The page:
The Language Bureau provided interpretation, translation and other communications services to the Government of the Northwest Territories and the Legislative Assembly in all official languages of the Northwest Territories, except Cree. This division included both an aboriginal language and French language section.
The Museums/Heritage Division transferred to Culture and Communications from the Department of Justice and Public Services in 1986. The Museums/Heritage activity was responsible for collecting, preserving, researching, documenting and presenting the cultural and natural history of the Northwest Territories. This function was achieved through museum and archival programs at the Prince of Wales Northern Heritage Centre and the Northwest Territories Archives, as well as through the provision of advice, technical support and financial contributions supporting community heritage projects. Other territorial programs administered by the activity included archaeological resource management and geographic name research program that had been transferred from the Executive Department into the Museum Division in 1986.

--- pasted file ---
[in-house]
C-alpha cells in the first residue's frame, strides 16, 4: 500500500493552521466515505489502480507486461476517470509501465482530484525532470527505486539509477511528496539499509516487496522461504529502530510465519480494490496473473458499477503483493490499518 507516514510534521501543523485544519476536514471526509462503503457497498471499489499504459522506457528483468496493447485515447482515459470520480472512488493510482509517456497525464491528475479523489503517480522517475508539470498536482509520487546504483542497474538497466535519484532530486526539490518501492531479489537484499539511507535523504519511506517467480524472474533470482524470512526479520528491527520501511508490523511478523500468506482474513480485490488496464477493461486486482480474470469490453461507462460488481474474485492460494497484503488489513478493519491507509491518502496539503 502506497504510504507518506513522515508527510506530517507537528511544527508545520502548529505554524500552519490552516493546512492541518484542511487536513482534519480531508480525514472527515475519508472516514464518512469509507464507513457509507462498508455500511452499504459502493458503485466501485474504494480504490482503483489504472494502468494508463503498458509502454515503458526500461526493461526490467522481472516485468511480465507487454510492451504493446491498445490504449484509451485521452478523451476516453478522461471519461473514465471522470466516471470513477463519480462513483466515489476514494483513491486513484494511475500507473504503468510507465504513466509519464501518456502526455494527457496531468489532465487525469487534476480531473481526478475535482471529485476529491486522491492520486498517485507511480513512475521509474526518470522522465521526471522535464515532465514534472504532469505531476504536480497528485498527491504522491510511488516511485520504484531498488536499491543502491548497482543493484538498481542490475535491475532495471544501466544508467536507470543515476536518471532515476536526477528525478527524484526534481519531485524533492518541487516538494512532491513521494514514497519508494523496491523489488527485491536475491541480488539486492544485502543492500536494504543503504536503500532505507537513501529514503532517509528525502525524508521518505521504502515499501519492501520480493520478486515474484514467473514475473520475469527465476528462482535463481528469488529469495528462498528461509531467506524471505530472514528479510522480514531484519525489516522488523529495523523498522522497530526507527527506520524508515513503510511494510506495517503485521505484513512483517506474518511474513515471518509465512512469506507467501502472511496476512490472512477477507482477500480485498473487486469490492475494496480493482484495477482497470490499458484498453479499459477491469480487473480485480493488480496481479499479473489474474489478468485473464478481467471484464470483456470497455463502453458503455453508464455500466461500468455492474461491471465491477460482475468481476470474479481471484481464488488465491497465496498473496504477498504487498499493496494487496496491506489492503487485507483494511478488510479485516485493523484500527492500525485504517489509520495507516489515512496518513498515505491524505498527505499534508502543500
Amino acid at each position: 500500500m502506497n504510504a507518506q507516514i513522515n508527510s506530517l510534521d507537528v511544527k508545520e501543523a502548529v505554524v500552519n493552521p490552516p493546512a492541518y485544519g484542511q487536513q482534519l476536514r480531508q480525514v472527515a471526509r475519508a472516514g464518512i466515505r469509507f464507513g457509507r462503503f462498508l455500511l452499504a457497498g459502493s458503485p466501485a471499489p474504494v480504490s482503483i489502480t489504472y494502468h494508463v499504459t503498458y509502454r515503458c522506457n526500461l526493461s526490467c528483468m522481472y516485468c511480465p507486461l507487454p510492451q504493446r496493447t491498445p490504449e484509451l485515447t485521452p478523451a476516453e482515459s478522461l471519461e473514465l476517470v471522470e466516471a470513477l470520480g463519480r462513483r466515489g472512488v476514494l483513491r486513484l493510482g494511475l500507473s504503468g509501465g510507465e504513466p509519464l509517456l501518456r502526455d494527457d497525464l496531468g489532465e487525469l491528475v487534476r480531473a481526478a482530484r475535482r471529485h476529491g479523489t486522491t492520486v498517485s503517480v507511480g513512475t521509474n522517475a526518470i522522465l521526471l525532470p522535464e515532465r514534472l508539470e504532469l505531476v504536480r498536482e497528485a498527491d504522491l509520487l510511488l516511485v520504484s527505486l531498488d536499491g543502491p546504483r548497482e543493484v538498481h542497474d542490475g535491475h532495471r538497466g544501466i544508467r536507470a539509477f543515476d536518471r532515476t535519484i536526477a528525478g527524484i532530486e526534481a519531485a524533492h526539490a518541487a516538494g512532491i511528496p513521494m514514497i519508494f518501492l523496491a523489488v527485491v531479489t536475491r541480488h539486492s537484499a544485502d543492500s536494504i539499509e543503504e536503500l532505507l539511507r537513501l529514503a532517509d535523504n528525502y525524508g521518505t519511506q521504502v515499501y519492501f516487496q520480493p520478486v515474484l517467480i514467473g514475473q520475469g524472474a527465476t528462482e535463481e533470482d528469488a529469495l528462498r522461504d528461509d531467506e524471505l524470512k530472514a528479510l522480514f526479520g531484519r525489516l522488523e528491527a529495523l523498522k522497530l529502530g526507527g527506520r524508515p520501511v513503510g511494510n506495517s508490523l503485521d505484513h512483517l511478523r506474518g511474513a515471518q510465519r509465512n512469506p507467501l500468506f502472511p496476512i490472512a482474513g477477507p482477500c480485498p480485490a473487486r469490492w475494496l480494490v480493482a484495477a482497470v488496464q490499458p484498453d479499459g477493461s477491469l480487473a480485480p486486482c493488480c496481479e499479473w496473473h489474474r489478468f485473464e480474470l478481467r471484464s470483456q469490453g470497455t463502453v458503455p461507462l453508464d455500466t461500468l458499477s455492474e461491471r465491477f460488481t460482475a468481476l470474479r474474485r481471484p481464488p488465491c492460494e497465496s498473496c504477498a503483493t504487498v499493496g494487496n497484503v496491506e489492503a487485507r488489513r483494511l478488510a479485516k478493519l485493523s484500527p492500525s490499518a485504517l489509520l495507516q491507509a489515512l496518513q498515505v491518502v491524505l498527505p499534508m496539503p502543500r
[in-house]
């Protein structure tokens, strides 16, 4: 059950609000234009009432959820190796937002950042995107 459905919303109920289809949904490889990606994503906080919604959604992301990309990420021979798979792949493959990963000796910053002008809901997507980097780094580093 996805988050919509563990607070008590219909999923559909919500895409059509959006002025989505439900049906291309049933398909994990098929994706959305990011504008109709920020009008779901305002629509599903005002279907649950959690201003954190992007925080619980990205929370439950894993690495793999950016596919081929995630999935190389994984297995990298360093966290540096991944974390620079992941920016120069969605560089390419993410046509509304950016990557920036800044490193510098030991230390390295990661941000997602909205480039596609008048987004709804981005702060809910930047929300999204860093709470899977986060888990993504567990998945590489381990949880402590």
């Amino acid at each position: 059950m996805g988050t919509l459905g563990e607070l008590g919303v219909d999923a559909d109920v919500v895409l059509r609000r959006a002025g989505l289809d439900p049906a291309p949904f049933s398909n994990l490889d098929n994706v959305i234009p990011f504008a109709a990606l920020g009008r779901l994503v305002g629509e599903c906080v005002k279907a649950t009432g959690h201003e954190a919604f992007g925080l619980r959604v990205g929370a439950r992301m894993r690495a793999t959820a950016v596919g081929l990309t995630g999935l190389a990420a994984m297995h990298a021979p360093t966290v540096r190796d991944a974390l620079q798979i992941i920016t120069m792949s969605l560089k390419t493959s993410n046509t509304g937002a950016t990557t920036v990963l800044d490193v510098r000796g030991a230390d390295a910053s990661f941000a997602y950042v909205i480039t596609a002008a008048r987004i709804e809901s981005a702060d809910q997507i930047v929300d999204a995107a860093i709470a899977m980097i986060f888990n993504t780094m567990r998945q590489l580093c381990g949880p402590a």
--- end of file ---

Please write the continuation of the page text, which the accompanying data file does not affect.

Library Services were also transferred to Culture and Communications from the Department of Justice and Public Services in 1986. The Library Services division provided some financial assistance to community libraries and maintained the government library, which collected Federal and Territorial Publications, reference material and books in the area of public policy. A grants and contributions program, delivered through Library Services provided funding to municipal councils for the operation of library programs, as well as the training of local staff thorough regional and distance education courses. The Government Library was transferred to the Legislative Assembly in 1992 when Public Library Services became part of the Department of Education, Culture and Employment.
The Cultural Affairs Division operated between 1986-1989; this division supported, promoted and enhanced cultural diversity and the arts in the Northwest Territories. This task was accomplished through the distribution of grants and contributions, research, consultation and the development of policy and legislation. Cultural Affairs also provided administrative services and professional advice to the Northwest Territories Arts Council.